While we promised you a baker's dozen of ideas, there is one more. This is done intentionally because, just like in dealing with customers - you should give them what is expected. Idea number fourteen deals with signs. Signs have been shown to substantially increase sales. Today you can easily create signs with several computer software programs to introduce new products, explain the features and benefits, as well as tell your customers of the services you offer.

Today's customer has the advantage of being able to shop through a catalog, the Internet, a home service, or in your store. When they do come to your store, make sure your store gives the customer many reasons to do business with you and to return.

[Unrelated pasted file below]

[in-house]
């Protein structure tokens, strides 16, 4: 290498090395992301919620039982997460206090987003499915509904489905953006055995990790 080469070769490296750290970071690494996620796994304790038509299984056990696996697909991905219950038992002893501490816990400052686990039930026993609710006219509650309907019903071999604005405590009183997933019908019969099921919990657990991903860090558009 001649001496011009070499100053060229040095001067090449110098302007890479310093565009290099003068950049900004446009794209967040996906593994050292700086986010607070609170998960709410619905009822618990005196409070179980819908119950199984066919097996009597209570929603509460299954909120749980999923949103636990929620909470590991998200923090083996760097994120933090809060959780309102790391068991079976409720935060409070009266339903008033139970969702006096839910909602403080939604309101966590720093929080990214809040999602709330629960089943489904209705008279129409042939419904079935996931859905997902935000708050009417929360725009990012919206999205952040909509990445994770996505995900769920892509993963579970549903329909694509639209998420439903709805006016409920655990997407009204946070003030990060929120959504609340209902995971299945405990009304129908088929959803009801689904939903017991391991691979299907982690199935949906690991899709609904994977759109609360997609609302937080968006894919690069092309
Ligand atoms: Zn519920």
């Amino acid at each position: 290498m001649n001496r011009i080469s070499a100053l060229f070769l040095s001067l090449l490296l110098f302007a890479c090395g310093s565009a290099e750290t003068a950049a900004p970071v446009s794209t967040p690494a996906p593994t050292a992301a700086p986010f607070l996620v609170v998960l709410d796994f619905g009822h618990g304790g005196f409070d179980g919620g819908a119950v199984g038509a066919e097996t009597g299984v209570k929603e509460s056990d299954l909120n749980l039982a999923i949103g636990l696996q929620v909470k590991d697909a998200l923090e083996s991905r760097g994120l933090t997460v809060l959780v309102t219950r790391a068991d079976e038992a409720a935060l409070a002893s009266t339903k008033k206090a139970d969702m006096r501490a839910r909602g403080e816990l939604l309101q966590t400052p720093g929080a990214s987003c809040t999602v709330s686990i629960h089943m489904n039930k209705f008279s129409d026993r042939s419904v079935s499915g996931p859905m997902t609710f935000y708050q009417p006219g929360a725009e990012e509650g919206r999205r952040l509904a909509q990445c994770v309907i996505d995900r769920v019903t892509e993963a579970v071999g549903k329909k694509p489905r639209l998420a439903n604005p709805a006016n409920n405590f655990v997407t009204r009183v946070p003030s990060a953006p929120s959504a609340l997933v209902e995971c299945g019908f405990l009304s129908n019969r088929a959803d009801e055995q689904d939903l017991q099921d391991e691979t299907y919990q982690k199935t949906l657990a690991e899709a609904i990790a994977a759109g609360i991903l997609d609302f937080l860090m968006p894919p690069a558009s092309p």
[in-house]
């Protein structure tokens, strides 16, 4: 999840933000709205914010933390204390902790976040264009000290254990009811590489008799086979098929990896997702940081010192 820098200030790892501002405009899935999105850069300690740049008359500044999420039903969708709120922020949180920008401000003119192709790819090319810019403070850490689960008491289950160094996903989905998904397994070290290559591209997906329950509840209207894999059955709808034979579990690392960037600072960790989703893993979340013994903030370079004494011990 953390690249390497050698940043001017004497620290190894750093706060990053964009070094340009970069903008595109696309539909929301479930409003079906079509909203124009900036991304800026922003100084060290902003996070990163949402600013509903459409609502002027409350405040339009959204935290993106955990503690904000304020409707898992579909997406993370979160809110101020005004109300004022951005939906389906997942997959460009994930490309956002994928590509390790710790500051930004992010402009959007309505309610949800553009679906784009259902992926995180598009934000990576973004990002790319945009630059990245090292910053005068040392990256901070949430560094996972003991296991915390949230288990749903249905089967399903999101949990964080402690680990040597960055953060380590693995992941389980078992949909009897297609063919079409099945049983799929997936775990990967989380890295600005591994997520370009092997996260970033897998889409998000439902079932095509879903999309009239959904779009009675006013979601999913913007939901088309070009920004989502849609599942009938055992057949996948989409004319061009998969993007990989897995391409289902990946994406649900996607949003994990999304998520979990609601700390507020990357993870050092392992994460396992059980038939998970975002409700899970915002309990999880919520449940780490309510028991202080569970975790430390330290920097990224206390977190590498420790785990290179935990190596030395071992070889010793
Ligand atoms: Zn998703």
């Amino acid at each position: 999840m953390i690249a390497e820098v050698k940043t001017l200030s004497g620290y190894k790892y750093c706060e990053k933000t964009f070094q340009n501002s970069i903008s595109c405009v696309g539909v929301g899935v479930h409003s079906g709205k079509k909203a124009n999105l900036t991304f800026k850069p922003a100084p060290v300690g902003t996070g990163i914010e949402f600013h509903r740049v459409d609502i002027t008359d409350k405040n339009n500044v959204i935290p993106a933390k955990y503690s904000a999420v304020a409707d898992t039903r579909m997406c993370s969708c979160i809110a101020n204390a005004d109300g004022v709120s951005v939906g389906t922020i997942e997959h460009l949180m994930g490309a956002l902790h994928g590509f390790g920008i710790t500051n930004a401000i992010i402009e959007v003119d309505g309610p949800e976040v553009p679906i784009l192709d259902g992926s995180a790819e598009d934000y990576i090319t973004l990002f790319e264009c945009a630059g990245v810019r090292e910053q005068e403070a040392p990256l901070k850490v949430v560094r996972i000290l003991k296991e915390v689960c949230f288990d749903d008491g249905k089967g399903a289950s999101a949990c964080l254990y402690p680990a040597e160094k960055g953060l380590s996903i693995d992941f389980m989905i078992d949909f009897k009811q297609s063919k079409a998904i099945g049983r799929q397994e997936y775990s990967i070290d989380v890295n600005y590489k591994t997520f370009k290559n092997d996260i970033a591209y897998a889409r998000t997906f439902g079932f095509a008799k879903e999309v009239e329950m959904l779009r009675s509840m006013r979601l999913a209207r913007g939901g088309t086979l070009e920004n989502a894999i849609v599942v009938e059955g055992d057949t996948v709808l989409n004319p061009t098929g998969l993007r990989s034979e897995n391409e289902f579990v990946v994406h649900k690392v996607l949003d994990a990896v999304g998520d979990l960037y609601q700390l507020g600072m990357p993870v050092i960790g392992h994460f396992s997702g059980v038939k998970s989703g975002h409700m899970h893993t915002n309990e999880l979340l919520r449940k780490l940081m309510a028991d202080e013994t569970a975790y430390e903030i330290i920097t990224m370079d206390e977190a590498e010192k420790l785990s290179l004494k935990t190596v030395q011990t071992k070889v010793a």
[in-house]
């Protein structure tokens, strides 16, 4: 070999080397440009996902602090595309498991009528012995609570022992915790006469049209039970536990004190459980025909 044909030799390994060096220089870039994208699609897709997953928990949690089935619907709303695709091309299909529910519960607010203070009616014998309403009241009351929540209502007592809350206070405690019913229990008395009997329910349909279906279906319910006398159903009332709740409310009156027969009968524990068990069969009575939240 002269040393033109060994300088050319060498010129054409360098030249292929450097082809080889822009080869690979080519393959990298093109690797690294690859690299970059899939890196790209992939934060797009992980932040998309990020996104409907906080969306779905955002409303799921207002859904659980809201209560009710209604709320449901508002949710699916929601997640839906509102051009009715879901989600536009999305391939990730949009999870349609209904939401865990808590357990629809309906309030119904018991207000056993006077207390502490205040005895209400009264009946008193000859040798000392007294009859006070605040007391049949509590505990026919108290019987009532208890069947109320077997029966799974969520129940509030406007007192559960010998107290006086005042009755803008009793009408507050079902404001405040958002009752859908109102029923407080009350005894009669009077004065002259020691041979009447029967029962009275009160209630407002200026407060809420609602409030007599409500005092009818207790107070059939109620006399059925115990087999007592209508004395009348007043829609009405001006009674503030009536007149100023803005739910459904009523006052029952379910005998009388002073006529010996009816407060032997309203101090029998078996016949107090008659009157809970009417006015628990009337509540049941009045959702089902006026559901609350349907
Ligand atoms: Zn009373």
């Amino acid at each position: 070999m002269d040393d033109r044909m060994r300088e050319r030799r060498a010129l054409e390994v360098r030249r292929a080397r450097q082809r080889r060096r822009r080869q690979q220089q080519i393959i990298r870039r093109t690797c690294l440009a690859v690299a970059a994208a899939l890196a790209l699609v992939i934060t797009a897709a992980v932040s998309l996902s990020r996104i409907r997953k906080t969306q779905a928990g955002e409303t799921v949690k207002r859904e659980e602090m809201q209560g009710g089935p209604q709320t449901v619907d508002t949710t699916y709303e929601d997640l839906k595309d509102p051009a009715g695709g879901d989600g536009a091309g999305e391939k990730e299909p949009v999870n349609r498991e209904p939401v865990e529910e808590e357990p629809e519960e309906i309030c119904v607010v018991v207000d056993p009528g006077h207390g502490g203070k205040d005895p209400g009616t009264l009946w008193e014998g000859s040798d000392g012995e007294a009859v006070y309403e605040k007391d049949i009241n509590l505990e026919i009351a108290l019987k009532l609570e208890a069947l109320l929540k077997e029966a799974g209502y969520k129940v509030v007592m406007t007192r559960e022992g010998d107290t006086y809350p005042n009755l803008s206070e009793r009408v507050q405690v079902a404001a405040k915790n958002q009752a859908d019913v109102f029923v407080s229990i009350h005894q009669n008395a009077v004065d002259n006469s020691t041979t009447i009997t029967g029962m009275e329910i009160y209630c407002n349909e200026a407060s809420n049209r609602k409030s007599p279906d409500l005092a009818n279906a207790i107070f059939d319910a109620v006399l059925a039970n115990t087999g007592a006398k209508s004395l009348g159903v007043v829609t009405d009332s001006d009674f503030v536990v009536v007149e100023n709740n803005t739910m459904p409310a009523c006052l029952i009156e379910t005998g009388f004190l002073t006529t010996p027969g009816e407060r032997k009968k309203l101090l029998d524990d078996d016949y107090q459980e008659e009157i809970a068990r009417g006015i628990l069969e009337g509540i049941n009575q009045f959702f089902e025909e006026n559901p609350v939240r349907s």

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This article is copyrighted by Tom Shay and Profits Plus Solutions, who can be reached at: PO Box 1577, St. Petersburg, Fl. 33731. Phone 727-464-2182. It may be printed for an individual to read, but not duplicated or distributed without expressed written consent of the copyright owner.

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Profits Plus Solutions, Inc.
PO Box 1577
St. Petersburg, Fl 33731
(727) 464-2182
Fax: (727) 898-3179